The origin of restaurants can’t be pinned down to any one place, but the oldest written account of eating outside of the home traces all the way back to sixth-century ancient Egypt (where one dish of waterfowl was served). In the eighth century, Rome and ancient Greece featured street food vendors. China showcased local cuisine in the northern and southern capitals for trade travelers eating outside their region. And France laid the groundwork for its vast culinary history by serving fixed-priced meals at large communal tables.
Let’s take a stroll through history and look at some of the world’s oldest operating eateries — and their most popular menu items today.
1. St. Peter’s Stifskulinarium, Salzburg, Austria
Step back into history at St. Peter’s Stiftskulinarium. This enchanting restaurant set in the heart of Salzburg, Austria, dates back to A.D. 803. Held within St. Peter’s Abbey, the 1200-year-old restaurant walls have seen princes, kings, and historic figures like Wolfgang Amadeus Mozart and Christopher Columbus as guests. But make no mistake, this Michelin-starred restaurant doesn’t live in the past. Mixing tradition with gourmet, its excellent cuisine ranges from veal wiener schnitzel and homemade dumplings to Candian lobster.
2. Bianyifang, Beijing, China
Since the Ming Dynasty, over 600 years of service have graced the doors of Beijing, China’s Bianyifang restaurant. Famous for its Peking duck, this historic restaurant prepares mouthwatering waterfowl that’s filled with a flavorful soup and slowly roasted in closed ovens. The time-honored cooking tradition creates moist, crispy-skinned poultry that tastes like a little bit of heaven. The thinly sliced meat, paired with a sweet bean sauce, scallions, and cucumbers is served with steamed pancakes. Enjoy centuries of perfected culinary art with one visit to this Beijing gem.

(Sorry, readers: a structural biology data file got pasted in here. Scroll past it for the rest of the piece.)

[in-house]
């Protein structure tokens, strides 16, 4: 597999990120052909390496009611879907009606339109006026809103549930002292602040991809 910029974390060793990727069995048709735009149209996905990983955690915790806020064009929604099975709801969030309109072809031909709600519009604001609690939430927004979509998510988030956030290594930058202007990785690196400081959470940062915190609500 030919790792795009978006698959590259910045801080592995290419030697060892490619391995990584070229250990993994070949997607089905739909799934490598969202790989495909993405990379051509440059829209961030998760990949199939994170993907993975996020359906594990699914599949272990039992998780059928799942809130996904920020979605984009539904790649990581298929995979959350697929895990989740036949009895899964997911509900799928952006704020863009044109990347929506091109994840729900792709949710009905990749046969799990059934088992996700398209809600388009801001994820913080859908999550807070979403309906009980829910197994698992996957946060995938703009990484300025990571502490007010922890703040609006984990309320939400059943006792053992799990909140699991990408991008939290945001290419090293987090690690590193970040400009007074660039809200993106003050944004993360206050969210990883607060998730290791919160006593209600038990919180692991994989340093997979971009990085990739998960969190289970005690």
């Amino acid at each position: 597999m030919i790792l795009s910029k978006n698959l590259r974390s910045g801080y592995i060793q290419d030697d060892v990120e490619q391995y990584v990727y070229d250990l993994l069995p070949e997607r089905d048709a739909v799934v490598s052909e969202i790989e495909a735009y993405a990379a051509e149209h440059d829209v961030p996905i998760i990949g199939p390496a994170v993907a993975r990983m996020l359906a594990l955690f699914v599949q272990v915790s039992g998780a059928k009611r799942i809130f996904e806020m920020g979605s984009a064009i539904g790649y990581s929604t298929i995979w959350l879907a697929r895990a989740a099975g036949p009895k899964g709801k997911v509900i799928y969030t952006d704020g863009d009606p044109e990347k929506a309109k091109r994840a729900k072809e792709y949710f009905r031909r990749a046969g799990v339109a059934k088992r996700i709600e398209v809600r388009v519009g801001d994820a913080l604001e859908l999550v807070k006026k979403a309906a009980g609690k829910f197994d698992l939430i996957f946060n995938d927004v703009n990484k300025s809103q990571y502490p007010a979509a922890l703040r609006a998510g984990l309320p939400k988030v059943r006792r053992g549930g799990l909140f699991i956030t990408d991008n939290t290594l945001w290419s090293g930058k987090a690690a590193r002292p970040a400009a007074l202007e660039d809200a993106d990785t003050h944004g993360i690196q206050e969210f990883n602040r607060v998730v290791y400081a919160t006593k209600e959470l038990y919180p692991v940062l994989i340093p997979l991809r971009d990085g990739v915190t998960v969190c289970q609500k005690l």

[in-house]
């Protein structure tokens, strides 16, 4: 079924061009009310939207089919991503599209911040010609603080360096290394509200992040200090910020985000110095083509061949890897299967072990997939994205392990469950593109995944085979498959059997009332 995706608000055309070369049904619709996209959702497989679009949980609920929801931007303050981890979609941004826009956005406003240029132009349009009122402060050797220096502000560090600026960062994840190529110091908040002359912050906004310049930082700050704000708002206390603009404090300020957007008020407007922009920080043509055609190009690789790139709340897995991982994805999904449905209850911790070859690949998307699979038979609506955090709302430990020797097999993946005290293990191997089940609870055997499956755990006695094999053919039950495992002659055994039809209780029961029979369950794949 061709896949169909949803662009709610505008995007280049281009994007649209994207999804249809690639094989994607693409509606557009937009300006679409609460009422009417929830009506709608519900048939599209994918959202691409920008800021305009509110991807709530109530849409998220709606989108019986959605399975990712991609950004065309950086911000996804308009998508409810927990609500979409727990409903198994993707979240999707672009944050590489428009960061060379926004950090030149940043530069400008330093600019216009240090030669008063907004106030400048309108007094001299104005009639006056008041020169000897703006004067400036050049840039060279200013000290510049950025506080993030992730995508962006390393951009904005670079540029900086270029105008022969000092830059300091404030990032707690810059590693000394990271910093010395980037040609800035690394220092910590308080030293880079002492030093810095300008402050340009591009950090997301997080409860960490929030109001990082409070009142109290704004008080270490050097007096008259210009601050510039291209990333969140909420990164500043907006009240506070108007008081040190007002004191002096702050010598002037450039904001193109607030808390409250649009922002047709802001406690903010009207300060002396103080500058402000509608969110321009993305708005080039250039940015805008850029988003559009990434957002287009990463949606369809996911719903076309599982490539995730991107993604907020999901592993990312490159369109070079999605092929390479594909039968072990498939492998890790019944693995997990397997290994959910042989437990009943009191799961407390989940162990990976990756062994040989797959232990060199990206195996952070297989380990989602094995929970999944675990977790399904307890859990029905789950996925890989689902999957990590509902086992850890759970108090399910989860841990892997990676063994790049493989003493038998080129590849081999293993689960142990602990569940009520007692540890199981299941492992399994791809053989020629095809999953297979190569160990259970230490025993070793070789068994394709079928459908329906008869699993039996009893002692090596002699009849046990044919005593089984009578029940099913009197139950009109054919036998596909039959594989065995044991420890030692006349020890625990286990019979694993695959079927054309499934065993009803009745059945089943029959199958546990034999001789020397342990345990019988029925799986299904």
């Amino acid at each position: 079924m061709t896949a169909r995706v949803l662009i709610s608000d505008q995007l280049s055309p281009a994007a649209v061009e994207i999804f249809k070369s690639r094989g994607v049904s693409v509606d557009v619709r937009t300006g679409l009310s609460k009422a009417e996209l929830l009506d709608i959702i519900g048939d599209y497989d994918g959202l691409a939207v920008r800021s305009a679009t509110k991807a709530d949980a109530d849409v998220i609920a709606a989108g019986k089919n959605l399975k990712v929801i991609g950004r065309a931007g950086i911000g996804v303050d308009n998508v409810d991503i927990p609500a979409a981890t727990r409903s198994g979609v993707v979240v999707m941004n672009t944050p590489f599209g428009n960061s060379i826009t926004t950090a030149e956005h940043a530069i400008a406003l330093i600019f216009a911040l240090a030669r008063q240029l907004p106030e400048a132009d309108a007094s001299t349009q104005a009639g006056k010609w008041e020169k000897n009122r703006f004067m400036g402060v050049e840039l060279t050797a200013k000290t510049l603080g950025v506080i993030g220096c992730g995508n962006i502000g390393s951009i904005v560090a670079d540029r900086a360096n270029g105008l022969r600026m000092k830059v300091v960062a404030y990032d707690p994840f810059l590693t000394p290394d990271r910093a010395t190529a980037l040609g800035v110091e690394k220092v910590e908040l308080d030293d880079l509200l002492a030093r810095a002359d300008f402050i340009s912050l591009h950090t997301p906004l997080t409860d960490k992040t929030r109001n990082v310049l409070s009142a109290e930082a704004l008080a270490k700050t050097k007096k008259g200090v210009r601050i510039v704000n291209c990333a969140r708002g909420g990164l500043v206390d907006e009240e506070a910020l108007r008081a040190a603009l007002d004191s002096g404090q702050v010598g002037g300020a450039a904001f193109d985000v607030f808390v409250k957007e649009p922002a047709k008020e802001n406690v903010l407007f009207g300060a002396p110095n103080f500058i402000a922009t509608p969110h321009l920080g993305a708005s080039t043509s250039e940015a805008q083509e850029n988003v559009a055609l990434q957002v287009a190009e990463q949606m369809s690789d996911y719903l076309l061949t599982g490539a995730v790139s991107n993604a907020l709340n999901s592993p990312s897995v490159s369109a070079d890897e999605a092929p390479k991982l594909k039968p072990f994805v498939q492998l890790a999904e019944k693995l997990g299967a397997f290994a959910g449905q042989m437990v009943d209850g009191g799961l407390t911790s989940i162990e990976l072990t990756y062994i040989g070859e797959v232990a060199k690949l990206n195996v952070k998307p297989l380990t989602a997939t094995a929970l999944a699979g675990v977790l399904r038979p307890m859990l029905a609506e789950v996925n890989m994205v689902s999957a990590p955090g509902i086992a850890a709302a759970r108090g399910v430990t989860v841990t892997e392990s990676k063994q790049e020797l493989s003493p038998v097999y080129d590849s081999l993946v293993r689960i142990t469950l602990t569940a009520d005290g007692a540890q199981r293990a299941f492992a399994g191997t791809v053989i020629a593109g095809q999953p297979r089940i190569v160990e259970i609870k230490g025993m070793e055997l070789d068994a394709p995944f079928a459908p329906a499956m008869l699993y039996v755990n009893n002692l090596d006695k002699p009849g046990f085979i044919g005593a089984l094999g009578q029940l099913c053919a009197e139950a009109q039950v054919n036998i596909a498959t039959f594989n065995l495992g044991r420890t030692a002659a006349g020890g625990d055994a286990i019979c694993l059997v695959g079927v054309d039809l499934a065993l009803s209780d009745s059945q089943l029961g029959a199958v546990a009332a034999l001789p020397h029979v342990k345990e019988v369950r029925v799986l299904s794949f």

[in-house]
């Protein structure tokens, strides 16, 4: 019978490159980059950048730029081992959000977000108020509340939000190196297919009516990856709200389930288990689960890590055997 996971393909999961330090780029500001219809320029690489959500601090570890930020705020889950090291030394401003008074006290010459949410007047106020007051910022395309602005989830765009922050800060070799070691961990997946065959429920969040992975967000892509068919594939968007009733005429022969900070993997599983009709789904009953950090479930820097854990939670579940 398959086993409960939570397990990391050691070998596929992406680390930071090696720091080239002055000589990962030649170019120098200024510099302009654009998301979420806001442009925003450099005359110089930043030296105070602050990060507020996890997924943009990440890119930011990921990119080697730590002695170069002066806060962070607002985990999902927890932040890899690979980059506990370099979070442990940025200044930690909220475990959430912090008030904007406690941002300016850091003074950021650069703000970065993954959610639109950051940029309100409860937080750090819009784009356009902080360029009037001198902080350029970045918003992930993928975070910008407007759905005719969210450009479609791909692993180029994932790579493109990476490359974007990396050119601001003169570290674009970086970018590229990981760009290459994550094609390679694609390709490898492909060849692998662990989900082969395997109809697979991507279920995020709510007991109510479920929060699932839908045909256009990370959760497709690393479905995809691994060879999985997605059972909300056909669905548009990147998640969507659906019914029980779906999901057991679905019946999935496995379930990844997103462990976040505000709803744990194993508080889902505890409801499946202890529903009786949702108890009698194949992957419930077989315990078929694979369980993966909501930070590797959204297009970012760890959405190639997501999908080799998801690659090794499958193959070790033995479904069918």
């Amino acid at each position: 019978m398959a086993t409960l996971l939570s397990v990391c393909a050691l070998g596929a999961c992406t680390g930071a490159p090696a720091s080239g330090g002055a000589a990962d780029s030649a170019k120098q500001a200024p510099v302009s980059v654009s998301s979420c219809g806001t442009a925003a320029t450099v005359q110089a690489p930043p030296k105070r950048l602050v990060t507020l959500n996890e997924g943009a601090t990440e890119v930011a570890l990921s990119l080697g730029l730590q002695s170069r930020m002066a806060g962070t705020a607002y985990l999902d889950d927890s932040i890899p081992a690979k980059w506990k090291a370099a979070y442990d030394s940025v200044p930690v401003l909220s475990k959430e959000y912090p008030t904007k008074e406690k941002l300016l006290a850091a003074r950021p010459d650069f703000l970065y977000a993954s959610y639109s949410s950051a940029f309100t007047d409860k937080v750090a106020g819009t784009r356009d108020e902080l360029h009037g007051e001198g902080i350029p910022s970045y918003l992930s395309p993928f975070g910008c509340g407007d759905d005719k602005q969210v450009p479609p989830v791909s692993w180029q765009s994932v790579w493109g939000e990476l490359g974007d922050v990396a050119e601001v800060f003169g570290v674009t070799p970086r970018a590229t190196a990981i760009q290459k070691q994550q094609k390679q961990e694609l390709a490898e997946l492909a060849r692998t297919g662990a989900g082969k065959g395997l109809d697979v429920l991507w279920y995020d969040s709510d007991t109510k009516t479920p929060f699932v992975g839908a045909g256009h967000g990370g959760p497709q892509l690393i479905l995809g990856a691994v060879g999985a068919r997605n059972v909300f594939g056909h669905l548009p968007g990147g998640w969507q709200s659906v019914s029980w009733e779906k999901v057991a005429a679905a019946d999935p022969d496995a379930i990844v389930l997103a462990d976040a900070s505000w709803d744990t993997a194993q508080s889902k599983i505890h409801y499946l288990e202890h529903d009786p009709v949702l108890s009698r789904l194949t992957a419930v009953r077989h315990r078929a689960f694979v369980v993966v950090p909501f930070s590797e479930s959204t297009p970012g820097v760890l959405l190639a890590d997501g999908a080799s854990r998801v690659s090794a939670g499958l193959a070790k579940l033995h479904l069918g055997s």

3. Zum Franziskaner, Stockholm, Sweden
Founded in 1421 by German monks, Zum Franziskaner is Sweden’s oldest restaurant. It continues to be a popular gathering place hundreds of years after it served its first monk-brewed ale. Today, customers can take their pick from the bar’s vast selection of small and locally brewed beer. Its tempting menu is a mix of traditional Swedish dishes with a strong German influence. If visiting this historic restaurant, be prepared to taste an irresistible isterband country sausage, sauerkraut with fried potatoes and homemade mustard, or a butter-baked cod loin with shrimp, egg, horseradish, and brown butter.
4. Honke Owariya, Kyoto, Japan
The humble beginnings of a confectionery store starting back in 1465 are now one of the best-known soba restaurants in Japan. Made traditionally from buckwheat flour, soba has an ancient association with luck and wealth. Honke Owariya’s most famous dish is Ho-rai soba. This noodle masterpiece is beautifully served with stacked bowls of soba noodles along with a delicious slow-cooked dipping sauce and three savory toppings of shrimp tempura, omelet strips, and shiitake mushrooms. Get ready to taste a bit of flavorful history with each bite.
5. La Tour d’Argent, Paris, France
A place fit for kings. La Tour d’Argent is rich with a vast history and has served royalty, presidents, and celebrities over its 400 years of culinary genius. Its wine cellar is one of the finest in the world, with a collection valued at close to $30 million. La Tour d’Argent’s signature menu item is an elegant and traditional pressed duck. This incredibly complicated dish is an example of why French cuisine is considered one of the best around.
6. Zur letzten Instanz, Berlin, Germany